FROM THE MEDIA: Russia and China have each dedicated significantly more military cyber forces to conducting cyber effects than the United States, according to research by a London-based think tank. The International Institute for Strategic Studies’ Military Balance+ database, which evaluates global military trends, sought to provide a breakdown assessing the military cyber capabilities of these nations based mostly on active duty military forces with a responsibility for cyberspace operations (though some data was gathered on reservist units). According to the report, 33% of Russia’s military cyber forces are focused on effects, compared to 18.2% of Chinese military forces and 2.8% of U.S. forces. This data was derived from the composition of principal cyber forces according to roles assigned to individual units. Authors of the report clarified that “effects” generally refers to actions to deny, degrade, disrupt or destroy as well as those conducted by proxies in conjunction with a government actor. It can also include a range of other capabilities such as the ability to research vulnerabilities, write or use malware, and maintain command and control through exploits.
READ THE STORY: C4ISR
A QUICK LOOK:
China emerges as leader in vulnerability exploitation
FROM THE MEDIA: China-nexus threat actors are getting better and quicker at weaponising and deploying exploits for newly discovered common vulnerabilities and exposures (CVEs), and in the past 12 months leveraged new vulnerabilities at a “significantly elevated” rate when compared to 2020, according to CrowdStrike’s eighth annual Global threat report. CrowdStrike Intelligence said it had confirmed the exploitation of two vulnerabilities published in 2020 by China-nexus advanced persistent threat (APT) actors – in Oracle WebLogic and Zoho ManageEngine, respectively – but that last year it was able to confirm 12 vulnerabilities and nine different products being exploited, linked to 10 known APTs, including the infamous Wicked Panda (aka APT41 or Barium). The analysts said that although Chinese APTs have long developed and deployed their own exploits in the targeted intrusions, 2021 saw an increased volume of activity from Chinese APTs, highlighting an evolution in how these groups go about their work. “For years, Chinese actors relied on exploits that required user interaction, whether by opening malicious document or other files attached to emails or visiting websites hosting malicious code,” wrote the report’s authors. “In contrast, exploits deployed by these actors in 2021 focused heavily on vulnerabilities in internet-facing devices or services.”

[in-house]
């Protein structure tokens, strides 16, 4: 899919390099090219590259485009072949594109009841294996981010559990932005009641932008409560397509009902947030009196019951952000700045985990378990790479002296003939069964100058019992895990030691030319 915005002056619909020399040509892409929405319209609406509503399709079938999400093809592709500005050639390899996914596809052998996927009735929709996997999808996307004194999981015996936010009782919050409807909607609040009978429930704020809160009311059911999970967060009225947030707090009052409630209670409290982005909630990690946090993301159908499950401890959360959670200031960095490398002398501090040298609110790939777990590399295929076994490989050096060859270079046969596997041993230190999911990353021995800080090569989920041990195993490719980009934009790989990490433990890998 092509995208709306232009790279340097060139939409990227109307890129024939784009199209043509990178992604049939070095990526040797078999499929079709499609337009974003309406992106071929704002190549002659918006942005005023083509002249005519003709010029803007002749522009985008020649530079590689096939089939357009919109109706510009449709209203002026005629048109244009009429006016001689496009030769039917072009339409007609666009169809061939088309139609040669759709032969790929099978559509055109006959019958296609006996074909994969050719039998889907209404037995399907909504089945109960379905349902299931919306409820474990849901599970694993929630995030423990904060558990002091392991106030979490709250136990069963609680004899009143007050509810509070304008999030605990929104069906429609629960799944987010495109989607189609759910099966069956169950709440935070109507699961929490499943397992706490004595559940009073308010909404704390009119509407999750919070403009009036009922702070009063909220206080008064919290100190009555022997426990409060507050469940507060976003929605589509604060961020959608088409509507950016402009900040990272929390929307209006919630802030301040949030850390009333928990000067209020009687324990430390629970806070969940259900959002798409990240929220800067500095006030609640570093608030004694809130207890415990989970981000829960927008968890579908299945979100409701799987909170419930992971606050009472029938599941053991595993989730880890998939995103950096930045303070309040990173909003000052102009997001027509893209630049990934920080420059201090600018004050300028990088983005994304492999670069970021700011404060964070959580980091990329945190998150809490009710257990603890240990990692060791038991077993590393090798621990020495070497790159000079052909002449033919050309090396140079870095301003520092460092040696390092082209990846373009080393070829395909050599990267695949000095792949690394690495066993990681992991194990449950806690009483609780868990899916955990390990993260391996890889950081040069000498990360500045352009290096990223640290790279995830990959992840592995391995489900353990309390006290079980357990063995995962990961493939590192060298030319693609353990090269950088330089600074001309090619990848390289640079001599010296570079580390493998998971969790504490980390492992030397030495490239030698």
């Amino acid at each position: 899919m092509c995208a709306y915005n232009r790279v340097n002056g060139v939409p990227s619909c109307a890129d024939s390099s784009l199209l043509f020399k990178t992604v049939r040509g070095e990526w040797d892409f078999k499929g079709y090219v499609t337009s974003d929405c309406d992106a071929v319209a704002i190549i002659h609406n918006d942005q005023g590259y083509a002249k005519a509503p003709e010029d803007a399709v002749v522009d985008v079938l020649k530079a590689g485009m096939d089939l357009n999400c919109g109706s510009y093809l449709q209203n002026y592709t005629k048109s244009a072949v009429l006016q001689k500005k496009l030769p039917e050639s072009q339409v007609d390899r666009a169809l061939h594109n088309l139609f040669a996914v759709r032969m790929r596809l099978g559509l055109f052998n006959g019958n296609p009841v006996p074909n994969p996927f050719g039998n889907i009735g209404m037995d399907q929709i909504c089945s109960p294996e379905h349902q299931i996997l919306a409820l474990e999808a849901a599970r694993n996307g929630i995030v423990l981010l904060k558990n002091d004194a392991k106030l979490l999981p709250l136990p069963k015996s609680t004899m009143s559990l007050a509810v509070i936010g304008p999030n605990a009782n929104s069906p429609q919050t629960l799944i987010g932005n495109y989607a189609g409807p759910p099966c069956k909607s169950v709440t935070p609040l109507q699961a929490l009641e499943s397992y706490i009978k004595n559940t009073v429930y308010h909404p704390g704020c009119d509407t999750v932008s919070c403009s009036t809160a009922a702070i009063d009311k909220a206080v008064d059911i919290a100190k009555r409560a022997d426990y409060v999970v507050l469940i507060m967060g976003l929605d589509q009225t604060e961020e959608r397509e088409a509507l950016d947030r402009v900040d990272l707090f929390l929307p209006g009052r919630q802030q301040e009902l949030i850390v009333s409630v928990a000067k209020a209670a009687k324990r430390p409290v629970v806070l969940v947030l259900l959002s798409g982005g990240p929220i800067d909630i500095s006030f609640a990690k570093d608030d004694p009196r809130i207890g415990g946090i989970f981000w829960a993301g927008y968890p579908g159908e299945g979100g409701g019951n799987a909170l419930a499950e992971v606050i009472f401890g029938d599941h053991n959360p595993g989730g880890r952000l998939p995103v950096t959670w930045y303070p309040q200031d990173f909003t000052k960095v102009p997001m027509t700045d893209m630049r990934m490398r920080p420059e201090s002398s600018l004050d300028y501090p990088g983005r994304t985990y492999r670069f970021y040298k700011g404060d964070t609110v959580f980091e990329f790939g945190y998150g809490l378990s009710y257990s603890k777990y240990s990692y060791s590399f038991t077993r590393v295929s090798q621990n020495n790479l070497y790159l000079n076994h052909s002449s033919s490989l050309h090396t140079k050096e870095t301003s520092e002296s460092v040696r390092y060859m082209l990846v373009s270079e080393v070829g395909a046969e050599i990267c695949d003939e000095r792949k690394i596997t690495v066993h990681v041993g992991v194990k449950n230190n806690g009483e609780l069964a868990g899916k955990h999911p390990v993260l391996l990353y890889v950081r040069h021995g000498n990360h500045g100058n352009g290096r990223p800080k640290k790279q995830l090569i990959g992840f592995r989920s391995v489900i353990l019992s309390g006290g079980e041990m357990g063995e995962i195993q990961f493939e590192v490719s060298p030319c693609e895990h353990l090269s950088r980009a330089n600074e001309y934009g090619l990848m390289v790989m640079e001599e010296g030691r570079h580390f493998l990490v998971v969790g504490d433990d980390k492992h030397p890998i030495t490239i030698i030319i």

READ THE STORY: News AZI
A QUICK LOOK:
New MyloBot Malware Variant Sends Sextortion Emails Demanding $2,732 in Bitcoin
FROM THE MEDIA: A new version of the MyloBot malware has been observed to deploy malicious payloads that are being used to send sextortion emails demanding victims to pay $2,732 in digital currency. MyloBot, first detected in 2018, is known to feature an array of sophisticated anti-debugging capabilities and propagation techniques to rope infected machines into a botnet, not to mention remove traces of other competing malware from the systems. Chief among its methods to evade detection and stay under the radar included a delay of 14 days before accessing its command-and-control servers and the facility to execute malicious binaries directly from memory. MyloBot also leverages a technique called process hollowing, wherein the attack code is injected into a suspended and hollowed process in order to circumvent process-based defenses. This is achieved by unmapping the memory allocated to the live process and replacing it with the arbitrary code to be executed, in this case a decoded resource file. "The second stage executable then creates a new folder under C:\ProgramData," Minerva Labs researcher Natalie Zargarov said in a report. "It looks for svchost.exe under a system directory and executes it in suspended state. Using an APC injection technique, it injects itself into the spawned svchost.exe process."